Fire the 4% Rule

You have probably heard of the 4% rule as the strategy for withdrawing retirement funds so they provide inflation adjusted income for a thirty-year period. That strategy was developed under a certain set of assumptions. Trying to make the rule work beyond those assumptions – such as retiring at 45 – probably will not work.

Fire the 4% Rule Greg Spears  |  Jan 25, 2022, 3:17 am ET

I DID ACHIEVE financial independence and retire early—if you count age 64 as early. My friend Jose, a true believer in FIRE, or financial independence-retire early, celebrated his retirement at 44. That took a steely nerve that I lacked, plus I had big college bills to pay before retiring.

One big challenge of FIRE, of course, is that your savings might need to last 40 or even 50 years. Vanguard Group recently published a research paper to help FIRE followers go the distance. It includes major tinkering with the 4% rule, which was designed with only a 30-year retirement in mind.

Under the 4% rule, you withdraw 4% of your savings in the first year of retirement, then raise that dollar amount by the rate of inflation in the second year and so on thereafter. This approach worked 82% of the time over a 30-year period with a 50% stock-50% bond portfolio. If retirement gets stretched to 50 years, however, the success rate fell to a discouraging 36%, Vanguard’s researchers found.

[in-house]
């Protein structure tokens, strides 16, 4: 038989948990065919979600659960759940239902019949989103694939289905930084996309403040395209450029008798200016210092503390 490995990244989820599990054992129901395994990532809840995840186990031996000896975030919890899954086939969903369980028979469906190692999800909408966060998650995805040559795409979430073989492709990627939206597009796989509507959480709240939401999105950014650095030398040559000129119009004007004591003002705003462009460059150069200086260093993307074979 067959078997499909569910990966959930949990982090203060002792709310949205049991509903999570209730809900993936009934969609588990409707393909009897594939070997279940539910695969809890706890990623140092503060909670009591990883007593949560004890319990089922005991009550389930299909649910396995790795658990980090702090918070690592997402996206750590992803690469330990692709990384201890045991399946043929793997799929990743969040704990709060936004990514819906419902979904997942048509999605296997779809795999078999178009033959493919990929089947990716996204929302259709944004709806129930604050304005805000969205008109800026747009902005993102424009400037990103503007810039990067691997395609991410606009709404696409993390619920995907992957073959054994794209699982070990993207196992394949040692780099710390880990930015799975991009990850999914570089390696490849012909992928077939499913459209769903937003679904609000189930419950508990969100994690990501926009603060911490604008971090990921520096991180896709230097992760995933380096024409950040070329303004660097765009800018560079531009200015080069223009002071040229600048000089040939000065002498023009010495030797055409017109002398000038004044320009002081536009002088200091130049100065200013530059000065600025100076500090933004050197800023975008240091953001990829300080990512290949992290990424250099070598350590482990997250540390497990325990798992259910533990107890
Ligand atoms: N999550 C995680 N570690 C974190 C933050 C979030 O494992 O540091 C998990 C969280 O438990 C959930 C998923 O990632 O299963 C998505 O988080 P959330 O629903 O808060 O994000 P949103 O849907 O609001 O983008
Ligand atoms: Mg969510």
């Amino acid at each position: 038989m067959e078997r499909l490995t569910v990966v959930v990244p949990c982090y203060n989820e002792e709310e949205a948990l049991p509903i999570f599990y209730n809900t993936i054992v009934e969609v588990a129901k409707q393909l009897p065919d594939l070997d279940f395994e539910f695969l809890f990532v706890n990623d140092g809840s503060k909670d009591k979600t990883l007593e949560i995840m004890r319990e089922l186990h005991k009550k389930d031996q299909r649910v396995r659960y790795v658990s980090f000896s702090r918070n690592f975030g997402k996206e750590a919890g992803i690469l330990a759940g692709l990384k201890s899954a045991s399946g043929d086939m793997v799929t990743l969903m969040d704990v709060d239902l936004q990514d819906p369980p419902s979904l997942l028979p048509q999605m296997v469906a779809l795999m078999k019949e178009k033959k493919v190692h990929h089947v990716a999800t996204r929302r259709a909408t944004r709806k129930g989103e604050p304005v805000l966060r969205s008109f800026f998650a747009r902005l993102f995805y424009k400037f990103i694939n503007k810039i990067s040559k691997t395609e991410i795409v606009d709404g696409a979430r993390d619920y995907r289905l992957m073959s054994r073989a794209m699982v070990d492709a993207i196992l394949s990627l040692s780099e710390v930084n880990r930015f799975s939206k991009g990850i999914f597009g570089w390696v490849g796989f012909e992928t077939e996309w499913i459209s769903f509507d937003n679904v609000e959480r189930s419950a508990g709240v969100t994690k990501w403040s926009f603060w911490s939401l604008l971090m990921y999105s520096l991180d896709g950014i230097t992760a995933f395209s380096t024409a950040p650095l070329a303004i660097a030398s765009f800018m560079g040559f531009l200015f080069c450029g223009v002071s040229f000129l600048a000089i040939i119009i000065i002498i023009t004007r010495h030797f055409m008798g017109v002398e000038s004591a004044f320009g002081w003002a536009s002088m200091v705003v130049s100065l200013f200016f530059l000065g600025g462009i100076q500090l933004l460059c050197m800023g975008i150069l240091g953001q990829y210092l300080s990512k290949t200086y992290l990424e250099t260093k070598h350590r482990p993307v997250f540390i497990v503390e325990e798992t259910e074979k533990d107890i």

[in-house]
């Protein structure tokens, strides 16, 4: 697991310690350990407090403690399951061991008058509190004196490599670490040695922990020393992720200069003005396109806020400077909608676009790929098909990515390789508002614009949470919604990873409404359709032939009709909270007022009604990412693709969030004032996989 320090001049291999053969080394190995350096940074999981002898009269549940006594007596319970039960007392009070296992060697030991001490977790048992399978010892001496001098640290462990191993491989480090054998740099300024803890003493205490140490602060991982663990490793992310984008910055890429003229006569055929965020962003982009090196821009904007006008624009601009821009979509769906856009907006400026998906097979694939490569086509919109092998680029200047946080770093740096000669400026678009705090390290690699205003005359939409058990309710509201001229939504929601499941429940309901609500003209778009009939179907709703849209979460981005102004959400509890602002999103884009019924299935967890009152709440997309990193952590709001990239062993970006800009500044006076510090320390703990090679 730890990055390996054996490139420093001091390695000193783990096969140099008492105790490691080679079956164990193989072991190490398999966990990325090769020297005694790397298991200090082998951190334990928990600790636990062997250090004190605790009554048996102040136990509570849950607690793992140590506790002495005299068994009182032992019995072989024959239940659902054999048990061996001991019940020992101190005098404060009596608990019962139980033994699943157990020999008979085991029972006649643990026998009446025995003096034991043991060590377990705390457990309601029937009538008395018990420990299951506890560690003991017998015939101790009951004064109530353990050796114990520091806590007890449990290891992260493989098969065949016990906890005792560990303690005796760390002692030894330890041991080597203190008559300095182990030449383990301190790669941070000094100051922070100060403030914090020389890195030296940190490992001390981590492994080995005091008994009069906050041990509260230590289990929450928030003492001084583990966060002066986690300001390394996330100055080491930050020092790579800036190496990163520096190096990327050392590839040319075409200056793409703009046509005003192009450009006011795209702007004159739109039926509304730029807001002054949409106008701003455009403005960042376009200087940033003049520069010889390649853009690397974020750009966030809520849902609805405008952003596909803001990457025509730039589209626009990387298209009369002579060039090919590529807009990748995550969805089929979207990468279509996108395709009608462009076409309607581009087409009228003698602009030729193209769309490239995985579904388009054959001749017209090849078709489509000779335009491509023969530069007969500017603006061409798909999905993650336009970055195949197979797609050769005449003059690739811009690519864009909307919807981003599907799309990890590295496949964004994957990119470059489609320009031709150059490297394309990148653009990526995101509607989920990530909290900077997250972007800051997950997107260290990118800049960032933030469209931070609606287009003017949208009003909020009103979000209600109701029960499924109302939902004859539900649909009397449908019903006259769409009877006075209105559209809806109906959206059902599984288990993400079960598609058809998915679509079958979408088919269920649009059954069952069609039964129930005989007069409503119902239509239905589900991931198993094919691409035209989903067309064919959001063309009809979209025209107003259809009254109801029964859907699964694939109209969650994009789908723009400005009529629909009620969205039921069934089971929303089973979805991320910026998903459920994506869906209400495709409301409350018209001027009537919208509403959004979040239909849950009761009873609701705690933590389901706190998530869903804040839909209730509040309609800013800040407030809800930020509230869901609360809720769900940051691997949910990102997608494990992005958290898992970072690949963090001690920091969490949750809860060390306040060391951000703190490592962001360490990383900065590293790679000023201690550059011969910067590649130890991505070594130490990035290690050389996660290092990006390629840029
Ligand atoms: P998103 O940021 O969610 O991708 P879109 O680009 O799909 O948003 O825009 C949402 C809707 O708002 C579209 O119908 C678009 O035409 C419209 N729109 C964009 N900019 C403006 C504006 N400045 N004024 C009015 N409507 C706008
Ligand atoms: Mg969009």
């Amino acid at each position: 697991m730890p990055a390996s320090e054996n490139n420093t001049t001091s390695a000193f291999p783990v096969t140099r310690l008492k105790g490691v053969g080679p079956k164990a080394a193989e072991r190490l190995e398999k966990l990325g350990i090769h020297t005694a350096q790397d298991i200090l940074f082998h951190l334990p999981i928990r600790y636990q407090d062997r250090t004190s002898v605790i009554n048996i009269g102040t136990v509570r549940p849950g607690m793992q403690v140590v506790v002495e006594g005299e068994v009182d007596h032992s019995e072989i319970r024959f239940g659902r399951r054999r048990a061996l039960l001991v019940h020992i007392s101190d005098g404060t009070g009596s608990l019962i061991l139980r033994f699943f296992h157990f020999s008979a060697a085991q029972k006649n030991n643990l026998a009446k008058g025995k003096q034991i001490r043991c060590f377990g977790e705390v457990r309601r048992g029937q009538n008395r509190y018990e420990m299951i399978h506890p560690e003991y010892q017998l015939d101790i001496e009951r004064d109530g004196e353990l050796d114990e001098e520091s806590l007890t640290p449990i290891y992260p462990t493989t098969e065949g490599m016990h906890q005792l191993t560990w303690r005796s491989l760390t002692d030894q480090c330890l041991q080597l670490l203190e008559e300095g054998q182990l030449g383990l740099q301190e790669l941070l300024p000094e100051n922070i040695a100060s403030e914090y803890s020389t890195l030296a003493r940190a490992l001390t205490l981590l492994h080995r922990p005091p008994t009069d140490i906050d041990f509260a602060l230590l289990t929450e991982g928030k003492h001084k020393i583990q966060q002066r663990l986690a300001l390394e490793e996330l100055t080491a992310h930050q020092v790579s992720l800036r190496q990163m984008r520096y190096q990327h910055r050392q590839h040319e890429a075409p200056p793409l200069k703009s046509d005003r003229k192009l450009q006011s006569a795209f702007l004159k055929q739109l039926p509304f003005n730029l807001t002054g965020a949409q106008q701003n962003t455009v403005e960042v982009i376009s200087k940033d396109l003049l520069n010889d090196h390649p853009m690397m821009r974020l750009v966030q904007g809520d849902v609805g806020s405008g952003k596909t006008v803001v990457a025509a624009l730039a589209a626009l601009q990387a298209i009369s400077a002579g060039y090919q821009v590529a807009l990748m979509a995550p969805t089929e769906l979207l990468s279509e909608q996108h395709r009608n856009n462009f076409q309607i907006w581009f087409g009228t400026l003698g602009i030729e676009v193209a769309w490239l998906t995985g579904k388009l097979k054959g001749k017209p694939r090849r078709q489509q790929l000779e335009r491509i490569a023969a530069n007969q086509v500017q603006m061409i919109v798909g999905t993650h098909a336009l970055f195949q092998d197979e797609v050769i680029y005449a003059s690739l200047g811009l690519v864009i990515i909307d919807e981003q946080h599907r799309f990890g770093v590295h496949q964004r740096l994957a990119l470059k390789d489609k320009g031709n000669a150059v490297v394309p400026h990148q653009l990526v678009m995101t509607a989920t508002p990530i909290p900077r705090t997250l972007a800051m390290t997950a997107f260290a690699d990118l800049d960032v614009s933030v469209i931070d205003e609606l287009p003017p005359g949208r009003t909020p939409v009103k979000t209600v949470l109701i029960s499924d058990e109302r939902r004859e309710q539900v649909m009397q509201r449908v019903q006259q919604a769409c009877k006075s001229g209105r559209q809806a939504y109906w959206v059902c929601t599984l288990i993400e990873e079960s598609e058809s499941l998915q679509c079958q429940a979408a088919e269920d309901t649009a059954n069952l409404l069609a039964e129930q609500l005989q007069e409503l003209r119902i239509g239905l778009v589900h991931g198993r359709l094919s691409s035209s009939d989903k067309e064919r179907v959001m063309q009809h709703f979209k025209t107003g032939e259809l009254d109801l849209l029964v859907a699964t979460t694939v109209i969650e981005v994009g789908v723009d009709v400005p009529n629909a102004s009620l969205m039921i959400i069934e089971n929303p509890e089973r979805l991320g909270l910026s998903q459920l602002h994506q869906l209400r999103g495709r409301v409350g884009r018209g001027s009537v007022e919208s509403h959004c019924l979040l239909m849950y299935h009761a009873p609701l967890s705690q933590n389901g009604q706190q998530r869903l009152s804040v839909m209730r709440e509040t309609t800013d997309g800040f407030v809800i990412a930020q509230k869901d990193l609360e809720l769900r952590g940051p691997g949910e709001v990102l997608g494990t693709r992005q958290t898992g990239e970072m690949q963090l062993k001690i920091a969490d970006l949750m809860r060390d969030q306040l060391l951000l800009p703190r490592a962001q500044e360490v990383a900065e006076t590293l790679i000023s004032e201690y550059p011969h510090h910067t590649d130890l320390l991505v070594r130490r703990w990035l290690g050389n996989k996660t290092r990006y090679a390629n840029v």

To improve the odds, they suggest FIRE followers try these four steps:

Enter truly big numbers into your retirement planning calculations, by assuming, say, a 50-year retirement. The standard assumptions of a 20- or 30-year retirement could produce false positives for FIRE followers.

Slash investment costs. Even relatively modest annual costs of 0.2% cut the odds of 50-year success down to 29%. Index investments can cost one-third of that sum or less at Vanguard and, incredibly, nothing at all at Fidelity Investments.

See the world. The 36% success rate was based on an all-American portfolio. The odds of 50-year savings survival jumped to 56% when 40% of the stock allocation and 30% of the bond allocation were invested internationally.